Blood type science experiment

blood type experiment

When I was in 7th grade I had an amazing science teacher named Mrs. Hogan.  She had a unique way of making science fun and exciting, and one of the most memorable experiments she had us do was on blood types.  Ever since I did this experiment, I have always been able to remember which blood types are compatible.  It takes very little set up, so it’s great to add-on to a homeschool anatomy unit or just for fun on a summer afternoon.

You can download the Blood Type Experiment instructions and worksheet for free at my TPT store here:

Blood Type Experiment Worksheet

Blood Type Experiment Instructions:

Here’s what you will need:

4 clear cups

Post-it notes or a sharpie to mark the glasses

Red and blue food coloring

Water

 

To set up the experiment:

blood type experiment

1. Fill each glass about halfway with water

2. Label each glass with the different blood types: O, A, B, and AB (be sure to label them high on the glass or your water will obscure the labels like my ‘A’ cup here!)

3. Put several drops of red food coloring in the ‘A’ glass and stir

4. Put several drops of blue food coloring in the ‘B’ glass and stir

5. Put equal amounts of red and blue in the ‘AB’ glass and stir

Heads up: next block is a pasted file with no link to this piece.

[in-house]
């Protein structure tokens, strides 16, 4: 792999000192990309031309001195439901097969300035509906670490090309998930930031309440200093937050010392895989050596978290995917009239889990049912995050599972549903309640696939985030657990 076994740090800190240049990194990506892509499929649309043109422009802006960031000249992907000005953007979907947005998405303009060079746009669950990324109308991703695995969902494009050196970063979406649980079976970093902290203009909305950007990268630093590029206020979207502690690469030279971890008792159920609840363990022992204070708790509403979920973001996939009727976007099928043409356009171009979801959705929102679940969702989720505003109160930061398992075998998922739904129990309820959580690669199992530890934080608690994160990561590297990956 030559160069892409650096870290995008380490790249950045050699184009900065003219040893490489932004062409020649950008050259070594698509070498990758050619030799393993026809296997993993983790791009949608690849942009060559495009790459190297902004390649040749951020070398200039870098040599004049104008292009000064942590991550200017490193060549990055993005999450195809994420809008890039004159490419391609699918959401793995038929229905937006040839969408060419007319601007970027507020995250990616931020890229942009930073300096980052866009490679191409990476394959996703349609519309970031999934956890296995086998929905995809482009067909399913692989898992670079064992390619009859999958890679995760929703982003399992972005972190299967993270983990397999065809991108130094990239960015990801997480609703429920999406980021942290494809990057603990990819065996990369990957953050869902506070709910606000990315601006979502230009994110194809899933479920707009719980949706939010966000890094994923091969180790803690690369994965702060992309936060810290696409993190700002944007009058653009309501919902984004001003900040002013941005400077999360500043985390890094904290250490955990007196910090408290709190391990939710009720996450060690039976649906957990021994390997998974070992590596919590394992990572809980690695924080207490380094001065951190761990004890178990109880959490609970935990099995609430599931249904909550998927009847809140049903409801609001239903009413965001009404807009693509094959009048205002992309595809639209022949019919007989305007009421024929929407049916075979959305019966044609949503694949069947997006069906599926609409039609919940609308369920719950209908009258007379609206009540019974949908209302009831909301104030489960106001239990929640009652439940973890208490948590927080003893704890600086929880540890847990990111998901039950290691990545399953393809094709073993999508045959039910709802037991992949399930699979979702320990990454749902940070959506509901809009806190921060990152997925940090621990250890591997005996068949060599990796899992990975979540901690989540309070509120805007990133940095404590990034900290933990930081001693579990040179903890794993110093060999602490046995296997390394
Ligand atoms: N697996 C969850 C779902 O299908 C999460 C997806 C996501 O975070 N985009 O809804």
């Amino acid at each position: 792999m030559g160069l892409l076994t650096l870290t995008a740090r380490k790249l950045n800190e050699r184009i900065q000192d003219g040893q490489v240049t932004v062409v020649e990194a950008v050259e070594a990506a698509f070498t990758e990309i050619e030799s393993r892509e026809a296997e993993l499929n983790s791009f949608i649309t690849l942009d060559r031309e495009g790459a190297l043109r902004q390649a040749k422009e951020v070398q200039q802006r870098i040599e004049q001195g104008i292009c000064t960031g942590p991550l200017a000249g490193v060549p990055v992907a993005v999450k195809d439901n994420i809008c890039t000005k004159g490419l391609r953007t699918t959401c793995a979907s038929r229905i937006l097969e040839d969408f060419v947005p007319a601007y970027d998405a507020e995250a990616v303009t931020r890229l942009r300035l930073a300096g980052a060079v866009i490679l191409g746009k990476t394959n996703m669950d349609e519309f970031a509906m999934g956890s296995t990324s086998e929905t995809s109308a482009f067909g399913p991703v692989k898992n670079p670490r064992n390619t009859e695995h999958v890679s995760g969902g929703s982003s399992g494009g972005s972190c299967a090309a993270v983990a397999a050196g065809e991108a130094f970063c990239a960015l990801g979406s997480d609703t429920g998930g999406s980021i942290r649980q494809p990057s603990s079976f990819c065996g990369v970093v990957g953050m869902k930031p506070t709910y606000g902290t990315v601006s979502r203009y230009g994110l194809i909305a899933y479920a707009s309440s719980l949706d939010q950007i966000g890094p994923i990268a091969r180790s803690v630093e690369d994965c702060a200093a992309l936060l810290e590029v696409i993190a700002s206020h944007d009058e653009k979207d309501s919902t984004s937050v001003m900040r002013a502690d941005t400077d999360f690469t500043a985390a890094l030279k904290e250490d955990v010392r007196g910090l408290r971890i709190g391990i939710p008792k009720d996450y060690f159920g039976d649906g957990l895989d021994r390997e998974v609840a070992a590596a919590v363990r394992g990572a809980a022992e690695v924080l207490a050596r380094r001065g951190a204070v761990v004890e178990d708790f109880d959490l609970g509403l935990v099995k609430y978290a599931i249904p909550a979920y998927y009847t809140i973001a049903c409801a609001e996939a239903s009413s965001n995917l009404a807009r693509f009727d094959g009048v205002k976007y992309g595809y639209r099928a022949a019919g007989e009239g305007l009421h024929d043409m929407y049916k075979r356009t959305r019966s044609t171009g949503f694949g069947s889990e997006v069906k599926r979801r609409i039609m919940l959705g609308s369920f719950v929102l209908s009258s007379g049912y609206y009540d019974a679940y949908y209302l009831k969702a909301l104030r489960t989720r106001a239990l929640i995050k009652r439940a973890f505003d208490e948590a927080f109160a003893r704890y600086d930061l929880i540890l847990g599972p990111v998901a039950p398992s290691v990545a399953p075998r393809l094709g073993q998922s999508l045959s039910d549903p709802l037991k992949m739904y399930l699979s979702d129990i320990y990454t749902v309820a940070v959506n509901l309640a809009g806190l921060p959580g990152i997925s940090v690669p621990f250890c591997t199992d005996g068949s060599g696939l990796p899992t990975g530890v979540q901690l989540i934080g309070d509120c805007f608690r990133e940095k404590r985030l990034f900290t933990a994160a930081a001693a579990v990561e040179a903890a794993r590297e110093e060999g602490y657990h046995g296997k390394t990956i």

You should now have 1 glass of clear water, 1 red, 1 blue, and 1 purple.  The students can then use the Blood Type Compatibility sheet  to chart which blood types are compatible.

The answer is found simply.  If you can pour water from one cup into another without it changing the color of the receiving cup, then that blood type can receive the one you poured.  For example, if I pour the red water from blood type A into the purple water of blood type AB, the water stays purple.  This means that AB blood can accept type A blood.  Here is a quick rundown of all the different outcomes:

O can receive only O blood.

A can receive both A and O blood

B can receive both B and O blood

AB can receive all blood types and is the universal receiver.

O is the universal donor – it can give to any blood type.

Note: this experiment does not deal with positive and negative blood types but is meant as an introduction to blood types

Older kids should be able to reason out the answers without having to actually pour the water, but younger kids really understand the concept when they try it out.

20 years later, I still can tell you quickly about blood types because of a great demo by Mrs. Hogan, and I now my own kids can chime in too!